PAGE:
As luck would have it, McLuhan is currently “hot” (in the buzz-worthy sense) thanks to a new biography written by Douglas Coupland. As a media-savvy, pop-culture obsessed renaissance man who jumps between art, novels, television, movies and non-fiction, Coupland is McLuhan-esque in the best sense of the term, making him well suited to the task of wrestling with the infamous thinker.

Coupland also has work in this year’s CONTACT festival, as part of another McLuhan-inspired exhibit called “The Brothel Without Walls” (the title of which is fodder for another essay entirely). And, it should be noted, Coupland has also found inspiration in Ikea. His first novel, Generation X, included an image of a clip art chair with the caption “Semi-Disposable Swedish Furniture.”

The link between art and advertising isn’t much of a stretch, given the work of Richard Prince, whose photographs recombined Marlboro Man ads. And the link between art and Ikea isn’t tenuous either — the company sells thousands of picture frames each year, along with some tame posters and wall art.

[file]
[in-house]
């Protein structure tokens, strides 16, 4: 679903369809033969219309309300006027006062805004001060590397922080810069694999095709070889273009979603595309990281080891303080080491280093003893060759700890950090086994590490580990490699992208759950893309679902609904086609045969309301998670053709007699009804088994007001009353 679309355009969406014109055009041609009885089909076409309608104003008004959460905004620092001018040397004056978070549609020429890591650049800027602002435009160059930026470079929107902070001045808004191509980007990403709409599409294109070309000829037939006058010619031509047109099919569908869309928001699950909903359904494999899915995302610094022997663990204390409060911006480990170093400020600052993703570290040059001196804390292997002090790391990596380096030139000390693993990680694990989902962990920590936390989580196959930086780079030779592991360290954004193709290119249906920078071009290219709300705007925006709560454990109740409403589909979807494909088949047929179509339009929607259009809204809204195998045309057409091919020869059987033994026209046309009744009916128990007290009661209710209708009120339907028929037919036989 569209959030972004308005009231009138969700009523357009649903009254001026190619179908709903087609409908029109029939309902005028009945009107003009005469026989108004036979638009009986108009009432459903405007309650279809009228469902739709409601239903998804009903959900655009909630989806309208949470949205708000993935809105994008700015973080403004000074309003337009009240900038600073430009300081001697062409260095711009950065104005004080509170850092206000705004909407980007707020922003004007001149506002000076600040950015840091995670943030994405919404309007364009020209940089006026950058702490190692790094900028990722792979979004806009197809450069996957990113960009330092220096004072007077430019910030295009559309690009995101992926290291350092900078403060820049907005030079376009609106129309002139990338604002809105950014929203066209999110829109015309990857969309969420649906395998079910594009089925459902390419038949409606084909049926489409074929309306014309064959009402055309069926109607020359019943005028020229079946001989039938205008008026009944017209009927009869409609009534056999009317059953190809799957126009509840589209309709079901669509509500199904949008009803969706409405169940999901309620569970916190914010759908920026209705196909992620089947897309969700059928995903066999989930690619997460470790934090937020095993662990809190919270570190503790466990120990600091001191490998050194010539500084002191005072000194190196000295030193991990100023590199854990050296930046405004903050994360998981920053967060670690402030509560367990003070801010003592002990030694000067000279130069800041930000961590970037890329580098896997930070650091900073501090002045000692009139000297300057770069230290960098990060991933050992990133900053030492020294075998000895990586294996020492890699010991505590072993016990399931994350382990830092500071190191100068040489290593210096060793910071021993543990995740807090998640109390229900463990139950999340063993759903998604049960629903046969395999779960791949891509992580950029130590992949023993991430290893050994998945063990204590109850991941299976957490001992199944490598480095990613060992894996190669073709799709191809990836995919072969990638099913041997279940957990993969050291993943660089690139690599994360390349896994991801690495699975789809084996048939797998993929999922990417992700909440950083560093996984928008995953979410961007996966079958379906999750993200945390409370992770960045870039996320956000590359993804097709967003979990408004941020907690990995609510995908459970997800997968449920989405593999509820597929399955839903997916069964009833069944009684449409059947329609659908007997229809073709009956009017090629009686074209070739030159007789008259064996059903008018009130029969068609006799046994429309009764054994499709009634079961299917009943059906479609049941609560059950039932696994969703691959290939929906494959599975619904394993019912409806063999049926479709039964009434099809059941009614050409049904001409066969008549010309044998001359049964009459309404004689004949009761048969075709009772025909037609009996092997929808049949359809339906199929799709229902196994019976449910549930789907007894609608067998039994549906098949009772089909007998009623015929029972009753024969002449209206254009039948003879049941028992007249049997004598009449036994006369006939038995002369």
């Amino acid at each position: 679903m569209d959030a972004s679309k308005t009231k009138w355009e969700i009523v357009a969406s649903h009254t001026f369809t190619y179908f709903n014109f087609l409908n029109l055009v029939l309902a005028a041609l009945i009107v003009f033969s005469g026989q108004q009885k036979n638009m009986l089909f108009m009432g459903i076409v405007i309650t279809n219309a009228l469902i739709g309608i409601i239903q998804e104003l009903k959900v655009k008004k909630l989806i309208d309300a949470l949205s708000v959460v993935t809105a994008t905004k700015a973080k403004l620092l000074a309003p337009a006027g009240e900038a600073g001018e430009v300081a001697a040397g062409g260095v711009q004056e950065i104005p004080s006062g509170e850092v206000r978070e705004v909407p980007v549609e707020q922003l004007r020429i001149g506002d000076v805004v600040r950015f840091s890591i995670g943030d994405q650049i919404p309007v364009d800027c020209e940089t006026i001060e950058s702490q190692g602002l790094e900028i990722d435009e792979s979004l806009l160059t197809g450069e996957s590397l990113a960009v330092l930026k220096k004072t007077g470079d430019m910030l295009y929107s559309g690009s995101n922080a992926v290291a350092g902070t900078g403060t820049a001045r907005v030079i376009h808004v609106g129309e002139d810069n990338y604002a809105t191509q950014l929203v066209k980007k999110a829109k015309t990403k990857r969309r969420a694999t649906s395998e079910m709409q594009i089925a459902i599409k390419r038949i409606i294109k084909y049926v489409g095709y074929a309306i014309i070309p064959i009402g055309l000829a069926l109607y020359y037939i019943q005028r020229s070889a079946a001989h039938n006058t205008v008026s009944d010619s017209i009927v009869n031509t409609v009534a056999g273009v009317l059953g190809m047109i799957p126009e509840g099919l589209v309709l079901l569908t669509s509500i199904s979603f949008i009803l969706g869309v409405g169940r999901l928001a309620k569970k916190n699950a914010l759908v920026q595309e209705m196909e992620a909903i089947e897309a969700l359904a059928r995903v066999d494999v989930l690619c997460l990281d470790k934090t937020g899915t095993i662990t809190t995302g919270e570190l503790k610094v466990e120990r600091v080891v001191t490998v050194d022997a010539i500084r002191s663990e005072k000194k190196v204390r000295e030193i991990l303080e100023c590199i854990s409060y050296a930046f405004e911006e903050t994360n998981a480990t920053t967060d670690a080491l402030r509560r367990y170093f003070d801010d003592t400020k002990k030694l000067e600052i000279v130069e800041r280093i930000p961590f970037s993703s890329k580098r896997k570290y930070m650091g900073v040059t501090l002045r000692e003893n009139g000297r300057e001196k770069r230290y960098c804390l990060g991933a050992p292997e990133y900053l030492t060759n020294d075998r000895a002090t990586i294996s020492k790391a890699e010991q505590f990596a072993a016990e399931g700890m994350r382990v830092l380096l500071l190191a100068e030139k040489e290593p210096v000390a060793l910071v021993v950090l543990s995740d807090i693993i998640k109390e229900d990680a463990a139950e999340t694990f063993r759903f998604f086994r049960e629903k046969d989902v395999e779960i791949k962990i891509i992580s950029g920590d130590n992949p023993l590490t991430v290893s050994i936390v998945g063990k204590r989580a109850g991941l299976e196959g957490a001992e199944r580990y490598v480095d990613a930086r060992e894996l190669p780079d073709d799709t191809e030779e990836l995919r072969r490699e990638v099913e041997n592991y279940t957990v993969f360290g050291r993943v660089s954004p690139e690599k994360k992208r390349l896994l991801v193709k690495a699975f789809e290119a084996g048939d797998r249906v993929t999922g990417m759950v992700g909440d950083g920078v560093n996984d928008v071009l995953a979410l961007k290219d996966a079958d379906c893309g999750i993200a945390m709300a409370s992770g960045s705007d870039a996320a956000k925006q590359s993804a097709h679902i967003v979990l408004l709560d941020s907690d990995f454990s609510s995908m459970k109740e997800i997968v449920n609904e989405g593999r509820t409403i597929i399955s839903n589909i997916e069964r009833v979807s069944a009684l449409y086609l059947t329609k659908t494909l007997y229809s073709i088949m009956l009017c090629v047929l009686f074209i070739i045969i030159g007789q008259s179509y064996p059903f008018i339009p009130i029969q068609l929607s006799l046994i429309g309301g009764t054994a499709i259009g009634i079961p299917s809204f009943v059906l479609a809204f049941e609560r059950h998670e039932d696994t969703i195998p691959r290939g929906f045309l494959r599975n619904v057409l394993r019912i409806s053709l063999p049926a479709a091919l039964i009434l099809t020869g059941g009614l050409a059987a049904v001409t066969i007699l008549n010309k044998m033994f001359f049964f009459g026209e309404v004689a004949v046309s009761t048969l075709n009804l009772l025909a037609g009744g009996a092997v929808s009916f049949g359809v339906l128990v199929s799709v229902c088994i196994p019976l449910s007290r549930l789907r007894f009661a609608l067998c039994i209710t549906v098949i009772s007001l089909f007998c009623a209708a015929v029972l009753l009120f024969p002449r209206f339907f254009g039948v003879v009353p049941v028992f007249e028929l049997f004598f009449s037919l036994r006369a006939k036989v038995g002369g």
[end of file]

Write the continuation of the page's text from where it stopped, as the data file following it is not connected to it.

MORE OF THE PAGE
Art inspired by Ikea will continue to grow in proportion to the size and dominance of the company itself. Last September, a new piece by street artist Banksy appeared on a wall in the London district of Croydon, and featured a young punk reading the assembly instructions for a “large graffiti slogan” that was purchased from “IEAK.” And in a tidy twist, art is now starting to inspire Ikea. As the March issue of The Art Newspaper reported, Ikea will be commissioning contemporary artists to create work for a huge new Moscow store scheduled to open in 2012.

In a clever irony, Ezawa takes the precise, staged, too-perfect style of Ikea’s product photography and disassembles the image, attacking the fantasy world with a digital Allen key. Where Ikea requires us to self-assemble the furniture we purchase, art offers us a finished product for contemplation, but we must self-assemble its meaning.

(Toronto Star link).

Tuesday, May 04, 2010

The Dry Wit of MLS

There are so many minor typos and strange turns of phrase in MLS listings that it would be churlish to point them out with any frequency, even though I'm often tempted.

However, writing "hand dryer" instead of handyman or handyperson is really a mistake worth mentioning. Maybe it was an auto-correct or spellcheck thing. Regardless, quite hilarious. I also like how this particular house is not only being sold in "as in" condition, but "where is." Location, location, location.